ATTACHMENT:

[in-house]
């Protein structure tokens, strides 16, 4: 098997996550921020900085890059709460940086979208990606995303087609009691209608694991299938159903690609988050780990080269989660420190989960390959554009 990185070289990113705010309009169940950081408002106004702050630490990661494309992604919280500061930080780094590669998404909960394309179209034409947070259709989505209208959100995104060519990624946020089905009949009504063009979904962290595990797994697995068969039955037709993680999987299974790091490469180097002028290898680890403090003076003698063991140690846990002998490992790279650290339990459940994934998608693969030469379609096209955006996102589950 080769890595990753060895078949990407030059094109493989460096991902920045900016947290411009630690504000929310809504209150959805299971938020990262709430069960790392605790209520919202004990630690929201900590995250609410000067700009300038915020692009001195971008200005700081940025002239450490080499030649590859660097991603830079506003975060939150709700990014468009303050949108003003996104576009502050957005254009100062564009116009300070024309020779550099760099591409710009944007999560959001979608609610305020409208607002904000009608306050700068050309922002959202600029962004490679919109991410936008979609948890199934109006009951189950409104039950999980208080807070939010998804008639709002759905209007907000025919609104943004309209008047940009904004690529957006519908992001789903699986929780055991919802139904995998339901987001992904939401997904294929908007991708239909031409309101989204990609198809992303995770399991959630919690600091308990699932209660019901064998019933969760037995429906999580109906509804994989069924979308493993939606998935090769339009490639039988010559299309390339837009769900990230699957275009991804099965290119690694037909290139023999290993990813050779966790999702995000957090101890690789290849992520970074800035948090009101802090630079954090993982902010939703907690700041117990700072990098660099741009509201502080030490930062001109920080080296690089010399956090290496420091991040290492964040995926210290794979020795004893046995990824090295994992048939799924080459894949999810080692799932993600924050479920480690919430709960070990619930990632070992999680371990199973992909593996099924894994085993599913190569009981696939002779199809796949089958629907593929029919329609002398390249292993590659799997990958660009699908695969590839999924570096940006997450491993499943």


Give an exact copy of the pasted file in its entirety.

[in-house]
């Protein structure tokens, strides 16, 4: 098997996550921020900085890059709460940086979208990606995303087609009691209608694991299938159903690609988050780990080269989660420190989960390959554009 990185070289990113705010309009169940950081408002106004702050630490990661494309992604919280500061930080780094590669998404909960394309179209034409947070259709989505209208959100995104060519990624946020089905009949009504063009979904962290595990797994697995068969039955037709993680999987299974790091490469180097002028290898680890403090003076003698063991140690846990002998490992790279650290339990459940994934998608693969030469379609096209955006996102589950 080769890595990753060895078949990407030059094109493989460096991902920045900016947290411009630690504000929310809504209150959805299971938020990262709430069960790392605790209520919202004990630690929201900590995250609410000067700009300038915020692009001195971008200005700081940025002239450490080499030649590859660097991603830079506003975060939150709700990014468009303050949108003003996104576009502050957005254009100062564009116009300070024309020779550099760099591409710009944007999560959001979608609610305020409208607002904000009608306050700068050309922002959202600029962004490679919109991410936008979609948890199934109006009951189950409104039950999980208080807070939010998804008639709002759905209007907000025919609104943004309209008047940009904004690529957006519908992001789903699986929780055991919802139904995998339901987001992904939401997904294929908007991708239909031409309101989204990609198809992303995770399991959630919690600091308990699932209660019901064998019933969760037995429906999580109906509804994989069924979308493993939606998935090769339009490639039988010559299309390339837009769900990230699957275009991804099965290119690694037909290139023999290993990813050779966790999702995000957090101890690789290849992520970074800035948090009101802090630079954090993982902010939703907690700041117990700072990098660099741009509201502080030490930062001109920080080296690089010399956090290496420091991040290492964040995926210290794979020795004893046995990824090295994992048939799924080459894949999810080692799932993600924050479920480690919430709960070990619930990632070992999680371990199973992909593996099924894994085993599913190569009981696939002779199809796949089958629907593929029919329609002398390249292993590659799997990958660009699908695969590839999924570096940006997450491993499943």